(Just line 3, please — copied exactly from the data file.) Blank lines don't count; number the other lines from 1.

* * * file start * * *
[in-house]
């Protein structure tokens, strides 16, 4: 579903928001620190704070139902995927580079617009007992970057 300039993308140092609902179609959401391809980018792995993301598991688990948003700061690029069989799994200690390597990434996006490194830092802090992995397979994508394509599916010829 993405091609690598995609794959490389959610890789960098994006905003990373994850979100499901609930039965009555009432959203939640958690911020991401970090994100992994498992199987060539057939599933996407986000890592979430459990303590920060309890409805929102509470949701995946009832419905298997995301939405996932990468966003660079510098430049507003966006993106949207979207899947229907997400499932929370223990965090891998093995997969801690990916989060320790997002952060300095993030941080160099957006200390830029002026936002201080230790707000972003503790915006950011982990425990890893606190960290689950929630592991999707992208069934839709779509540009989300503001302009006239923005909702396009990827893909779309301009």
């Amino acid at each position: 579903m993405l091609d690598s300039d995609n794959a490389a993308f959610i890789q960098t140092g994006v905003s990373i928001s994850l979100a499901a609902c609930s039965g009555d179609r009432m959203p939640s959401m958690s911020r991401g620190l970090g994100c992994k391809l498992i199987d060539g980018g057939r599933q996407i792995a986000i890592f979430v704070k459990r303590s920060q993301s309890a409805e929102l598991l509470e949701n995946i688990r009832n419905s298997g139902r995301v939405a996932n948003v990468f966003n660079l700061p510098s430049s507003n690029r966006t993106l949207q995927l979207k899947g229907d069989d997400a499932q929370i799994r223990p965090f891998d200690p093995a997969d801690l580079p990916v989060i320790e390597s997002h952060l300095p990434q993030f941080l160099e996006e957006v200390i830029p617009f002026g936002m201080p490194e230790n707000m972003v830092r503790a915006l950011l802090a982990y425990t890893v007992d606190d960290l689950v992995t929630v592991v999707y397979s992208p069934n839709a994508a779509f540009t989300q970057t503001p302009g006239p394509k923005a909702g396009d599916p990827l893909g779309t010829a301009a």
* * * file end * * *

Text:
């Amino acid at each position: 579903m993405l091609d690598s300039d995609n794959a490389a993308f959610i890789q960098t140092g994006v905003s990373i928001s994850l979100a499901a609902c609930s039965g009555d179609r009432m959203p939640s959401m958690s911020r991401g620190l970090g994100c992994k391809l498992i199987d060539g980018g057939r599933q996407i792995a986000i890592f979430v704070k459990r303590s920060q993301s309890a409805e929102l598991l509470e949701n995946i688990r009832n419905s298997g139902r995301v939405a996932n948003v990468f966003n660079l700061p510098s430049s507003n690029r966006t993106l949207q995927l979207k899947g229907d069989d997400a499932q929370i799994r223990p965090f891998d200690p093995a997969d801690l580079p990916v989060i320790e390597s997002h952060l300095p990434q993030f941080l160099e996006e957006v200390i830029p617009f002026g936002m201080p490194e230790n707000m972003v830092r503790a915006l950011l802090a982990y425990t890893v007992d606190d960290l689950v992995t929630v592991v999707y397979s992208p069934n839709a994508a779509f540009t989300q970057t503001p302009g006239p394509k923005a909702g396009d599916p990827l893909g779309t010829a301009a």